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IRS Auditing

Submitted by Benton Bernhardt | RSS Feed | Add Comment | Bookmark Me! print

Everyone hopes that they will never have to endure an audit from the Internal Revenue Service (IRS). On the downside, there is a good chance that sometime in your life you will be audited. However, there are a few things you can do to make the process a little easier. It is all about preparation and organizing.

1: Keep all of your receipts to hold proof of all the deducted expenses and purchases you have claimed.

2: Keep all of your checks based on the order in which they were paid. In the memo, ensure that you include something clear that will not be confusing to the auditor.

3: Do not deduct capital items as repairs. Auditors may want you to provide proof that checks containing large amounts are for repairs and not capital purchases. Some say it is better to write several smaller checks than one large check.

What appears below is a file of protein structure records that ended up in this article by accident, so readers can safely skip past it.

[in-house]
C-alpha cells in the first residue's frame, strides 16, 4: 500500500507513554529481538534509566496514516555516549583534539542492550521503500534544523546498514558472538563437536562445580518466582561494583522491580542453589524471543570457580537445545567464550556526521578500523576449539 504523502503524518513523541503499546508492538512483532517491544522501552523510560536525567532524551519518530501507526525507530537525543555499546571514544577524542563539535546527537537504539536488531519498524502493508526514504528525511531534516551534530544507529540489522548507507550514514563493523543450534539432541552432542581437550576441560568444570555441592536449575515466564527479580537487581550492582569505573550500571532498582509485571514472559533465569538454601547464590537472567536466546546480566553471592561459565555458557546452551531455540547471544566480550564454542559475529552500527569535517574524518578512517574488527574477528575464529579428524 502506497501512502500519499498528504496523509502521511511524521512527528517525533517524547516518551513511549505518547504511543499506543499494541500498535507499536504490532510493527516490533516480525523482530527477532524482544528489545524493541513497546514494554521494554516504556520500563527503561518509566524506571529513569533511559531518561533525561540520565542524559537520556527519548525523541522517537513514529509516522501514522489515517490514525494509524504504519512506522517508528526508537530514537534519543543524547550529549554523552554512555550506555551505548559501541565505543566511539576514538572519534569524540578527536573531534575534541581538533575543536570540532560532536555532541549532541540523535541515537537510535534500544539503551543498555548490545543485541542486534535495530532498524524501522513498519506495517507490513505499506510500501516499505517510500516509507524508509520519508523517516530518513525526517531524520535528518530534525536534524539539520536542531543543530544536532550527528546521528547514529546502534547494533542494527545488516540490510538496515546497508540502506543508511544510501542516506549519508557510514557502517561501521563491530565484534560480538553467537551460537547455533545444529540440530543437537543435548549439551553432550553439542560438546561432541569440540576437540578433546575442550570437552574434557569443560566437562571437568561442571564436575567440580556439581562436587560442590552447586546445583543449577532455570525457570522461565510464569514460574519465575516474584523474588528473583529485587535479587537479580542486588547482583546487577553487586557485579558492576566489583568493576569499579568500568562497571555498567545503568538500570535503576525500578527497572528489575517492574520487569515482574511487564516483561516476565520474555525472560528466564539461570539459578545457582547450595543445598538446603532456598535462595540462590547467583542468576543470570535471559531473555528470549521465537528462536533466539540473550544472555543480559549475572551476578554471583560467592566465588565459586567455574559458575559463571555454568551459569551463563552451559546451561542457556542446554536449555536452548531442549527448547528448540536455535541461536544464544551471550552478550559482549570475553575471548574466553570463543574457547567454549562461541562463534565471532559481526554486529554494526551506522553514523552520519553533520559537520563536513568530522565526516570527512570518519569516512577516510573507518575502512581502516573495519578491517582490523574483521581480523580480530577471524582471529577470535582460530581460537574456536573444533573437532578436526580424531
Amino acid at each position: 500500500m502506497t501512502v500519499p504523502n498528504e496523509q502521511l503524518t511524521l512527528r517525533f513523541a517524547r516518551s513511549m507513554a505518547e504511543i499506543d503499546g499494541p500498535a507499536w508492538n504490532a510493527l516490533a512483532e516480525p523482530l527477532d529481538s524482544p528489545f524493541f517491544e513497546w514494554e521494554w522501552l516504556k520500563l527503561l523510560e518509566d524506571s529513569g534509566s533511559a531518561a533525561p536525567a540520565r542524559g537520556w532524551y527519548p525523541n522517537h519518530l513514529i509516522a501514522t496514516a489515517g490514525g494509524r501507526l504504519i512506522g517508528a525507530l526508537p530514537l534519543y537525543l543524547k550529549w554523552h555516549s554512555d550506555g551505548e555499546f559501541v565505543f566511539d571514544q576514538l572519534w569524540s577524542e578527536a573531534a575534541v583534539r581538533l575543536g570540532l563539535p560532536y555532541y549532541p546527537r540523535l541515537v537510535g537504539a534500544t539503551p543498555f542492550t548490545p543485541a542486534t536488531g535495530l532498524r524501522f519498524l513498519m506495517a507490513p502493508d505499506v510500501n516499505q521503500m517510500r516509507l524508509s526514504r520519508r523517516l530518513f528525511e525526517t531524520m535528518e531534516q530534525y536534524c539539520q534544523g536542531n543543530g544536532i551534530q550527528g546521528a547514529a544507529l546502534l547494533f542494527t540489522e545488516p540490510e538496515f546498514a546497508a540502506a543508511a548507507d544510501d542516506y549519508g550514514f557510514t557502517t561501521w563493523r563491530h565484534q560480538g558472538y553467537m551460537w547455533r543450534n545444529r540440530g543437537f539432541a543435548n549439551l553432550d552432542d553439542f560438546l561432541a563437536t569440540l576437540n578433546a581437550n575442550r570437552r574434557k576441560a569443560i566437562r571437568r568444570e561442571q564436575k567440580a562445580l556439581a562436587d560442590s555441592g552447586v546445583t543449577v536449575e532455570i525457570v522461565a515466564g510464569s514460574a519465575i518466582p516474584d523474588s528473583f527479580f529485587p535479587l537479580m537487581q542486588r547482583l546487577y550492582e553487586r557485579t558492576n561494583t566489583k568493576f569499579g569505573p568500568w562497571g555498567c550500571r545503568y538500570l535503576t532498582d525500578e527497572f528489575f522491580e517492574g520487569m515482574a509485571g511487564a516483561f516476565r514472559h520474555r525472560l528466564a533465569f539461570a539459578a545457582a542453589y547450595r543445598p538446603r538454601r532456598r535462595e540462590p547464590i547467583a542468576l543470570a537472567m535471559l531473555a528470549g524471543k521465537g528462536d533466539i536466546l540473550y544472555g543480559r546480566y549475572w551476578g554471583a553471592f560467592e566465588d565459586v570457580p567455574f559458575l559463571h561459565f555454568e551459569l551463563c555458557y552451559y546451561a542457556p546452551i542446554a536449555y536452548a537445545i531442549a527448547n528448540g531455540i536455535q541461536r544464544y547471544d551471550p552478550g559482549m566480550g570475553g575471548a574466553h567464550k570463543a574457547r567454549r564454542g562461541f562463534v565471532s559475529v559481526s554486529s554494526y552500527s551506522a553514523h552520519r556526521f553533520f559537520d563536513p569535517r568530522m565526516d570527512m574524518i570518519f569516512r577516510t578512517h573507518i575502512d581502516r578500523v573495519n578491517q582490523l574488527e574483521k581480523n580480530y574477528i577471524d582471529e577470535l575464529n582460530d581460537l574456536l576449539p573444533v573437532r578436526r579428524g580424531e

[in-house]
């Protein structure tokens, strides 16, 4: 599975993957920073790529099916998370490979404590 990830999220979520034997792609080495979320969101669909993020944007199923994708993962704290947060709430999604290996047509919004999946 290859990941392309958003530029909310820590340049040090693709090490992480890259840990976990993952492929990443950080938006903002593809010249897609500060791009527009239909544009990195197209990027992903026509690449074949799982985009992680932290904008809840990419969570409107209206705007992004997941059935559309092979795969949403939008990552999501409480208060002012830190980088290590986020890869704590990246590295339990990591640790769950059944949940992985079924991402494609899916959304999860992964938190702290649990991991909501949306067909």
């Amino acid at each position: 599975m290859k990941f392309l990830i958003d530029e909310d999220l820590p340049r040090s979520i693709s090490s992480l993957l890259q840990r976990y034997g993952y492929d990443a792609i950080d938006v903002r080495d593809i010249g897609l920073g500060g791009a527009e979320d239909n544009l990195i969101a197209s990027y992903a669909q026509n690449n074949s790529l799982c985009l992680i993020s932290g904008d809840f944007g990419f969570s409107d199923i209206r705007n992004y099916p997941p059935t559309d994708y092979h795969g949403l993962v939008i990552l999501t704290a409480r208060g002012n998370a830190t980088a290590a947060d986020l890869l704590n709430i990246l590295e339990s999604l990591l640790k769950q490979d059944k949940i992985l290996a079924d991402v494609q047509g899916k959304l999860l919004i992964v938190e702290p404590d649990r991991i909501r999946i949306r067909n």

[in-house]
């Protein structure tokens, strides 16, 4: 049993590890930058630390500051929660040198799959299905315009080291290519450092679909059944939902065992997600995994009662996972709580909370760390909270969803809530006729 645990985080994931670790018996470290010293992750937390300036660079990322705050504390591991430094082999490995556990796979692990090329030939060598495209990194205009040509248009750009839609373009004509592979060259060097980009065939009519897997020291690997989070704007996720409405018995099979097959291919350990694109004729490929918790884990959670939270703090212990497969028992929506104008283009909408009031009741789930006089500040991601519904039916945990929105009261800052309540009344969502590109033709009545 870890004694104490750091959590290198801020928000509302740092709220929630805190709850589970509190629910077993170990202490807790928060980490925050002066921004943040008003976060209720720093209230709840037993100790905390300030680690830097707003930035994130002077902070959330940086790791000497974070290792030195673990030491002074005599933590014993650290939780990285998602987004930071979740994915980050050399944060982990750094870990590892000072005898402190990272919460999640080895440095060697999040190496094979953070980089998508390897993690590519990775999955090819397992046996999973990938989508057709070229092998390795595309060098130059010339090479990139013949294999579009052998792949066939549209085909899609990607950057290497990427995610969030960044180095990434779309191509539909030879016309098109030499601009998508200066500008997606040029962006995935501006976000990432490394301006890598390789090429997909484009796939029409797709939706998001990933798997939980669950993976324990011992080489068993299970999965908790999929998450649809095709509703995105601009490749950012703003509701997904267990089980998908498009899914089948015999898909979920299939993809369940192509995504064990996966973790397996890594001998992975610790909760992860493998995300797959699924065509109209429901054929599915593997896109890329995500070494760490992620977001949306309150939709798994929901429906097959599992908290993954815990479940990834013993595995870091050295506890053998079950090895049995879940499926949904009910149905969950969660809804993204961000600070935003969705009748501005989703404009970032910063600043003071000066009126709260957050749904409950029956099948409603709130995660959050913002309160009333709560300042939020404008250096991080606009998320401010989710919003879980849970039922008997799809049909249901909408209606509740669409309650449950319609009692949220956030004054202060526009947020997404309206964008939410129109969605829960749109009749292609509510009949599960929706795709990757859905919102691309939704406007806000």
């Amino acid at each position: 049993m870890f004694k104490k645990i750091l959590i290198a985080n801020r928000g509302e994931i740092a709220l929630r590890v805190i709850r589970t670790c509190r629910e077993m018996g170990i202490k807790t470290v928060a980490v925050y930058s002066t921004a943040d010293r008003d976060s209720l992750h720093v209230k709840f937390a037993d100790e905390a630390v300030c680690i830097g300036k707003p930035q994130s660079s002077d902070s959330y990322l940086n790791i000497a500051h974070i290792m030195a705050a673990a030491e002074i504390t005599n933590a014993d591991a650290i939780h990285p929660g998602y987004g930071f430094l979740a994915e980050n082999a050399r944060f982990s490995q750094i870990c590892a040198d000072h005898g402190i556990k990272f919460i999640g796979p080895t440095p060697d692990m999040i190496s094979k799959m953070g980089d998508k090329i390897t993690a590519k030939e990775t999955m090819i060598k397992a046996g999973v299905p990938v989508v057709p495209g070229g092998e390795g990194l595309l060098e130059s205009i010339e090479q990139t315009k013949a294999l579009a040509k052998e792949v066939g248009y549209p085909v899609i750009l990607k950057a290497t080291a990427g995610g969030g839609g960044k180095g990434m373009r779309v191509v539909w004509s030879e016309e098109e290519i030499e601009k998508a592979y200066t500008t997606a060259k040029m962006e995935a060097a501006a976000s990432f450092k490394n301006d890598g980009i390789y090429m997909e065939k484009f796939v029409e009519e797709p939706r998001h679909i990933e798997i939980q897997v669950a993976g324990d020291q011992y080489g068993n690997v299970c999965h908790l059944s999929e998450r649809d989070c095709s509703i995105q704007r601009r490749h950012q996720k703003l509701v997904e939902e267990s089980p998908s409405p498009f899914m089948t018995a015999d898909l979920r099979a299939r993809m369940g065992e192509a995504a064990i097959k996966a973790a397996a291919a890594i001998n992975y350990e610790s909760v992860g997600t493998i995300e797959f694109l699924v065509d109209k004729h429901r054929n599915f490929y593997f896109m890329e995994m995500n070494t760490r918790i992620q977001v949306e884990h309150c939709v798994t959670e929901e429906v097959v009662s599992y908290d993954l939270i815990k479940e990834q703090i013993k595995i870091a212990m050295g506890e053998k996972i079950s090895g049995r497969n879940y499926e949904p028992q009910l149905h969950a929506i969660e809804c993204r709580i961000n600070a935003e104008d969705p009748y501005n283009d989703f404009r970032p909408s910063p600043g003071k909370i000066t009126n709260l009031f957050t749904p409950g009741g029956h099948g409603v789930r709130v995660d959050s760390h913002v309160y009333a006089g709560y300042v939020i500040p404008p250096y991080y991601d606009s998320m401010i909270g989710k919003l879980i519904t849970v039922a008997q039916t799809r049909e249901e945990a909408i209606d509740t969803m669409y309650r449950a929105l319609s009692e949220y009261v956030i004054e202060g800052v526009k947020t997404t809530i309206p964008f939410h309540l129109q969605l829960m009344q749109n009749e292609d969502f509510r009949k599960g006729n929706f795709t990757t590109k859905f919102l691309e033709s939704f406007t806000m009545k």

4: File and keep all of your forms. This includes W-2 forms, K-1’s, 1099’s, and other types of informational returns.

5: Use terminology that is proper in all of your accounting entries. Ensure that everything is descriptive and accurate. Short phrases such as “labor” and “gift” should be avoided.

6: If possible, write checks for specific items rather than one large bill. Try to avoid lumping purchases into one purchase.

7: Write checks for all of your charitable contributions. Cash donations should be avoided and auditors do not smile on such a thing.

8: When buying capital items, such as machinery, make sure you place them in your capital purchases as well as on your depreciation schedule. Avoid listing them as repairs. All items that have a useable life of over one year are considered a capital item.

9: Make sure you have an organized filing system. This will help you get through the audit if you can find the things that are asked for more quickly.

10: Try to keep a journal on all transactions that may be hard for the auditor to understand throughout the year. It is hard to remember why you made specific purchases one or two years after the matter.

11: When being audited, only give the auditor what they ask for and never more. Auditors are trained to dig as deep into your business as they see fit. If you give them more than they ask for, they may find other small things that may bring up other issues that they may not have been thinking of enquiring about.

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